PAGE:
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Education's new hub

With more and more schools and colleges coming up, Villianur is Pondicherry 's latest seat of learning, writes DEEPA H RAMAKRISHNAN


DESIGNED FOR THE NEW-AGE The imposing building of one of the schools

Villianur, south of Pondicherry, which borders Tamil Nadu, once famous for its industries, brick kilns and paddy fields is today known more as an educational hub with several arts and science colleges, teachers' training institutes and schools coming up. To provide better infrastructure and large playgrounds, these institutions prefer to be located away from the city.

"It is not possible to have a school on 15 acres of land inside the town. Due to lack of space, classrooms are crammed and schools are forced to share playgrounds. ," say academicians, who run the schools.Stansford International School in Moolakulam that opens on June 7 is affiliated to the Matriculation Board and has classes from pre-KG to Standard V. The kindergarten children are taught in the Montessori method. Learning Western dance and skating is compulsory. "The field of education is not new to us, we run five teachers' training colleges. We look at everything from the students' perspective," says Sam Paul, Director, Stansford International School. This school, as others in the area, provides transportation facility, uniforms, books, bag, shoes and socks to all students.

Aditya Vidhyashram School in Poraiyur, into its second year, has classes up to Standard X and is a residential-cum-day school. Admissions are open to this CBSE-affiliated school, which provides lunch and snacks for students.

"Saturdays are meant for extra curricular activities including music and sports. The day starts with yoga, which is compulsory. After this students spend time in the library and on the ground. In the afternoon, we have classes in spoken English," says Ashok Anand, Correspondent.

Sri Ramachandra Vidyalaya a school on M.G. Road, Muthialpet, now has a new management. It is run by Sri Ramachandra Educational Trust that provides free education to orphans, physically challenged and poor students. The school has a tie up with Hindi Prachara Sabha to give certificates to children when they complete various levels in Hindi at school. "We also have a tie up with the American Education Systems for computer training and by the time a student passes out, he or she will be able to make an HTML page. Yoga and abacus are compulsory," says Victor Vijayraj, Chairman and Correspondent.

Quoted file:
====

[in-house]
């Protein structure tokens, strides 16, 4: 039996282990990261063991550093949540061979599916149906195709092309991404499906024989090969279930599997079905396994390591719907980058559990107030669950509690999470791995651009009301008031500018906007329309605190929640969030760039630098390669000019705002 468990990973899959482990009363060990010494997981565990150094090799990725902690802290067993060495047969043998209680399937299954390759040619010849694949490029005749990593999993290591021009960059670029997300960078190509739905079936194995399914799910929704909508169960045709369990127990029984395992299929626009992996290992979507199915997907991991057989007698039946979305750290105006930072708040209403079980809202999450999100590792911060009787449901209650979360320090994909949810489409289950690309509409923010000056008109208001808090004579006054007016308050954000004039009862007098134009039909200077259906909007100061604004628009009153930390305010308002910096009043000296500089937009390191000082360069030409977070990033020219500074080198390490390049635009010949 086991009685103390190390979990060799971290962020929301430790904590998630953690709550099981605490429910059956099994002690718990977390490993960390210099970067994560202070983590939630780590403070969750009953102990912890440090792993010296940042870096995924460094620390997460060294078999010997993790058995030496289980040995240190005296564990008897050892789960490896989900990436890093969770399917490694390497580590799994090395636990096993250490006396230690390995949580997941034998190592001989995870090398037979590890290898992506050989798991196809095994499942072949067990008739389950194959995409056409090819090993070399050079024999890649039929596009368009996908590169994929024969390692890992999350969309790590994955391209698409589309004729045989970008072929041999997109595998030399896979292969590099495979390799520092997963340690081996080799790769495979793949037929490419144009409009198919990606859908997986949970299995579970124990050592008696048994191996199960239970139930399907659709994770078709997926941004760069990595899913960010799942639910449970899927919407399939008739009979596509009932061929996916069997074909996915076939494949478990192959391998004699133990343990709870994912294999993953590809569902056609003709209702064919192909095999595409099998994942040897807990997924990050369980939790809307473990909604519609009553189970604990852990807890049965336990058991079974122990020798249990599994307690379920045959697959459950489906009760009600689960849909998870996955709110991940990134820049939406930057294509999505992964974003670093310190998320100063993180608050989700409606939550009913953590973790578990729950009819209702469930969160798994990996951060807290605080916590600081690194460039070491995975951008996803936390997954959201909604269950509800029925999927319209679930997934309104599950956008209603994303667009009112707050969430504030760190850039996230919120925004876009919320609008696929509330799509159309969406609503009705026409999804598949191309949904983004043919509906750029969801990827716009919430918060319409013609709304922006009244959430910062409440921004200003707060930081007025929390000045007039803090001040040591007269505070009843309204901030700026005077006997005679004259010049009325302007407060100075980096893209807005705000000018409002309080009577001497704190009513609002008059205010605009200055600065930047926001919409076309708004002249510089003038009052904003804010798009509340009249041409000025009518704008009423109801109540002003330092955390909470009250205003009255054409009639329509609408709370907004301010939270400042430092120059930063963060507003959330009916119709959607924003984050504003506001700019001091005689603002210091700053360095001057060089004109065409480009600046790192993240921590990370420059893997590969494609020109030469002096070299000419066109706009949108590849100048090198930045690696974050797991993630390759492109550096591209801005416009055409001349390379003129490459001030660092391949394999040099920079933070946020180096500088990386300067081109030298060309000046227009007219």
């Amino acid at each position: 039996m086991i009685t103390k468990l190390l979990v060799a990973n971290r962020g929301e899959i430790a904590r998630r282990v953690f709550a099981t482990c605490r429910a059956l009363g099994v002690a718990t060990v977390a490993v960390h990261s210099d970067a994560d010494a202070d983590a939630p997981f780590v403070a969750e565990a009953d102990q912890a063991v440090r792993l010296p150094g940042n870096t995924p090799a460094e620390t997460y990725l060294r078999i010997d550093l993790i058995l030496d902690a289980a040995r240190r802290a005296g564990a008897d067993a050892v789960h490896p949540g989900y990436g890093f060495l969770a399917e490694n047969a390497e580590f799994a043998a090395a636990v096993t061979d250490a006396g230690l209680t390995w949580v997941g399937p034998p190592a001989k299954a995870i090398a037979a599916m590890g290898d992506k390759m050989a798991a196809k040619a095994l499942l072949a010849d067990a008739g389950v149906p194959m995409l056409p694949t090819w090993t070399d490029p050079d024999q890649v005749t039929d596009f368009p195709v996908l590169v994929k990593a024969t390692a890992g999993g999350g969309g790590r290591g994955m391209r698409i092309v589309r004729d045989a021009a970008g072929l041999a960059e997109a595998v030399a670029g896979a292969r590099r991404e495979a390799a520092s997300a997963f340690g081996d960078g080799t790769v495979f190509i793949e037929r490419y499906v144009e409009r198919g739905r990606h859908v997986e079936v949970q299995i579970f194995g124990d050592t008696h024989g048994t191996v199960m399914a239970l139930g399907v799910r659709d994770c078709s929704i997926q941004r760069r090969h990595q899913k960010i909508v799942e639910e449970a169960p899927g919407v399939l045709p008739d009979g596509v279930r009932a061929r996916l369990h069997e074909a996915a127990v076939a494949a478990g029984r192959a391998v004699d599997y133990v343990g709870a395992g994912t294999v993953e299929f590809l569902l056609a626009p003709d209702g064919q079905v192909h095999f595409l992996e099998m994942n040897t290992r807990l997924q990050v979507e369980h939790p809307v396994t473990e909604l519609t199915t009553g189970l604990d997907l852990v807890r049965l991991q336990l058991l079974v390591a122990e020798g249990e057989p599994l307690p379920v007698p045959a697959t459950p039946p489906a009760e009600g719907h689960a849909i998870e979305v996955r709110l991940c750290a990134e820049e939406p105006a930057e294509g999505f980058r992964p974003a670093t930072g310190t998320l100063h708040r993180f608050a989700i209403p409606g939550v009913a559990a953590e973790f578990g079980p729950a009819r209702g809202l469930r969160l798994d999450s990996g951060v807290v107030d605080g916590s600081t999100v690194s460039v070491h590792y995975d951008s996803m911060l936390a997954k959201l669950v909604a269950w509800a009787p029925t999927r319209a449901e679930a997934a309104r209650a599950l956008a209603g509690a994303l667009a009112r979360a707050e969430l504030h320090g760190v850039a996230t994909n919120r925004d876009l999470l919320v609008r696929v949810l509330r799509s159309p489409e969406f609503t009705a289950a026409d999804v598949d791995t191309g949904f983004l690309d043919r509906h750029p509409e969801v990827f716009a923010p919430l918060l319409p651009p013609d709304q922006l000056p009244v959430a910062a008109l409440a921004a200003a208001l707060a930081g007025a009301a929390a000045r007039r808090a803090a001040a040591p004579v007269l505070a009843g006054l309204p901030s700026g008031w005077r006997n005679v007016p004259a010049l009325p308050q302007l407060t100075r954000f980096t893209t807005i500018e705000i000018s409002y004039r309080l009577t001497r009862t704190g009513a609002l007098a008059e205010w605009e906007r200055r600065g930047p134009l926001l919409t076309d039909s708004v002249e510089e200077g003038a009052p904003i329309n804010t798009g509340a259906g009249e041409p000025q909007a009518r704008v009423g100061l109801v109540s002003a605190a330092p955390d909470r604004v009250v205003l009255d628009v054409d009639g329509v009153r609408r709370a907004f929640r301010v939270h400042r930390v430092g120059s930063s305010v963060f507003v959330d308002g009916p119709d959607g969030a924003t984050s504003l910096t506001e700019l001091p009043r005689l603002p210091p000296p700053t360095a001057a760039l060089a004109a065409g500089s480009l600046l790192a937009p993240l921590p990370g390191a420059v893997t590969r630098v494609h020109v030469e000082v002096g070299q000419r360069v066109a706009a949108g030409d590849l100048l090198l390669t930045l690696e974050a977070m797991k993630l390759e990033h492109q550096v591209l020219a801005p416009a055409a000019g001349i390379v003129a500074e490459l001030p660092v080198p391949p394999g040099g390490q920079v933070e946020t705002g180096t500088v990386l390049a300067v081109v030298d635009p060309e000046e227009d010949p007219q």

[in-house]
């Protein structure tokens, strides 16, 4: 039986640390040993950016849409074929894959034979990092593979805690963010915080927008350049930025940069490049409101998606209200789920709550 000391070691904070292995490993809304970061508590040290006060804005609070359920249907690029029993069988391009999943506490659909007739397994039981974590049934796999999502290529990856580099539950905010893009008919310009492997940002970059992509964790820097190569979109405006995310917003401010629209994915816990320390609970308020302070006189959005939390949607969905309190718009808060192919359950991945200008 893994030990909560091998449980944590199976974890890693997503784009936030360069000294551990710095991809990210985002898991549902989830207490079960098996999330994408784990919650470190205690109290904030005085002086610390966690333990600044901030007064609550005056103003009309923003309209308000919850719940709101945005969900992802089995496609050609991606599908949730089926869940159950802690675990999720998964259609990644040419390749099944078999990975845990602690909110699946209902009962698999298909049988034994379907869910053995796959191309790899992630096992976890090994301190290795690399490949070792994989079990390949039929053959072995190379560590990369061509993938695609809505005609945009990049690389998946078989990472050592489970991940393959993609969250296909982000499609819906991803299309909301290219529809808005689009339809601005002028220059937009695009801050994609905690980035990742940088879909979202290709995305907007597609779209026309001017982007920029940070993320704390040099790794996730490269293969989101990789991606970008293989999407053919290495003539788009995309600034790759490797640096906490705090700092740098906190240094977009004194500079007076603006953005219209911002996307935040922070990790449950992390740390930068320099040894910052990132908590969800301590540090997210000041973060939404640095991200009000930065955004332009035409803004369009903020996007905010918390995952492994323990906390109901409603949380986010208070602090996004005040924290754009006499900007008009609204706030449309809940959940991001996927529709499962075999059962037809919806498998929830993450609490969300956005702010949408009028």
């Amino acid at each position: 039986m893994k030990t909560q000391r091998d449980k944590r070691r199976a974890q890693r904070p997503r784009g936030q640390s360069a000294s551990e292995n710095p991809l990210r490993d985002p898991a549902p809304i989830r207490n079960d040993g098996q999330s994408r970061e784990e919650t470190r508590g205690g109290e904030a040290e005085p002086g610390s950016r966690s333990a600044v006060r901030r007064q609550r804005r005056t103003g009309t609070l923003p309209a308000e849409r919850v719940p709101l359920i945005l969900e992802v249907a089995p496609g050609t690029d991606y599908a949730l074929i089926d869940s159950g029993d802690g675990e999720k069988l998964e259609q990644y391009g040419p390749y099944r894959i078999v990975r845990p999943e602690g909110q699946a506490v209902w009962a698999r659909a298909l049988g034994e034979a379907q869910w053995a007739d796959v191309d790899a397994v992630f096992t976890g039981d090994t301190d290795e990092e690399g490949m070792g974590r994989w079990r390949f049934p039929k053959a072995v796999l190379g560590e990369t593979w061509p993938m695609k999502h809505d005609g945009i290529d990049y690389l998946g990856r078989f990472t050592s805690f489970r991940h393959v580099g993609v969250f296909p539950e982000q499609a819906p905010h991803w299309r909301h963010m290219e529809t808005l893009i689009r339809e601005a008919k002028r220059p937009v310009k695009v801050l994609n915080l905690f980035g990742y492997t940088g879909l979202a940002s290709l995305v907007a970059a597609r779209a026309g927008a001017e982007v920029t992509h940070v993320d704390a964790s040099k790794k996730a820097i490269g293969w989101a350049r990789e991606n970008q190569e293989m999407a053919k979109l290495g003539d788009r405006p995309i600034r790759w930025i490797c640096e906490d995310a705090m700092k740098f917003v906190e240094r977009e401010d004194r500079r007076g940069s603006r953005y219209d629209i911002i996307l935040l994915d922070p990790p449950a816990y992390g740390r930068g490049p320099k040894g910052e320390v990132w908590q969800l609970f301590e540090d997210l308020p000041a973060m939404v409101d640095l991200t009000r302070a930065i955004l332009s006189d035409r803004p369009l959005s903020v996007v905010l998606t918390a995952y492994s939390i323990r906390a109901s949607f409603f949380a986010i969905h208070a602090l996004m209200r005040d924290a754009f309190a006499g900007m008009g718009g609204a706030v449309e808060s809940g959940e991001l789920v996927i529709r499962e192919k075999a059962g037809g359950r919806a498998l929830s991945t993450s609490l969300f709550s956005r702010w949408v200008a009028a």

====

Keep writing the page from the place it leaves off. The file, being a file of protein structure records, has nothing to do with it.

Facilities for students

Another group of schools that functions mainly out of Villianur is the Acharya Group of Institutions, which runs B Ed colleges and four schools with several branches that come under the four boards — Matriculation, ICSC, CBSE and the State Board. "We cater to students from different backgrounds. Sampourna Vidhyalaya is for those who cannot afford high fee while Eklavya in Uppalam is the most expensive school run by the group. Eklavya has classes up to Standard IV and has a student teacher ratio of 1:15. All classrooms are air-conditioned and have libraries. We have provided space to keep their books in the school itself. The school, situated on 11 acres of land, has lots of co-curricular activities and children can choose from 10 games including lawn tennis. They can also choose to learn any of 10 musical instruments. In a year, students have six field trips and three projects," says J. Arawindan, chief mentor, Acharya Group.

Though we think more schools are opening every year because there aren't enough, the Education Department statistics say otherwise. According to statistics available, there are a total of 682 schools in the four regions of Pondicherry — Government (430), private (246) and Central Government (6). A total of 1,29,919 students study in Government schools and 98,740 in private schools. Last year, 21,157 children were admitted to Standard I of which, 8,955 went to Government schools and 12,202 to private. Students migrate from private to government schools after they get a good foundation and also if they are unable to pay the fee.

Despite new schools coming up, the established ones such as Petit Seminaire, St Joseph of Cluny, Amalorpavam, Prim Rose, Acharya Siksha Mandir, St Patricks and Sri Sankara Vidyalaya continue to draw crowds.

Increasing demand

"Every year we get hundreds of applications and are unable to meet the increasing demand for seats. This year we got 950 applications for 400 seats in LKG. For classes I to X, admissions are not open, but people still approach us. In the higher secondary, for 250 seats, we receive around 800 to 900 applications. But we believe in providing quality education," says Father Antonysamy, Principal, Petit Seminaire (meaning seminary for the young priests), which is one of the oldest schools in Pondicherry.

"The origin of our school, which started as a seminary in 1778, can be traced to the ruins at Arikamedu. The seminary was shifted to the present campus after 1792. At that time it housed both the minor and major seminaries and the name Minor Seminaire stuck. In 1844, there was a great synod of priests in Pondicherry, which decided to start schools for the development of the country. And so schools for both girls and boys were started. In 1846, the Petit Seminaire allowed non-seminarians too to study and we started with 89 students. Later the seminaries were shifted and in 1933 it became a school concentrating only on general education," says Father Antonysamy, who belongs to the Diocesan priests of Pondicherry, who run the school.

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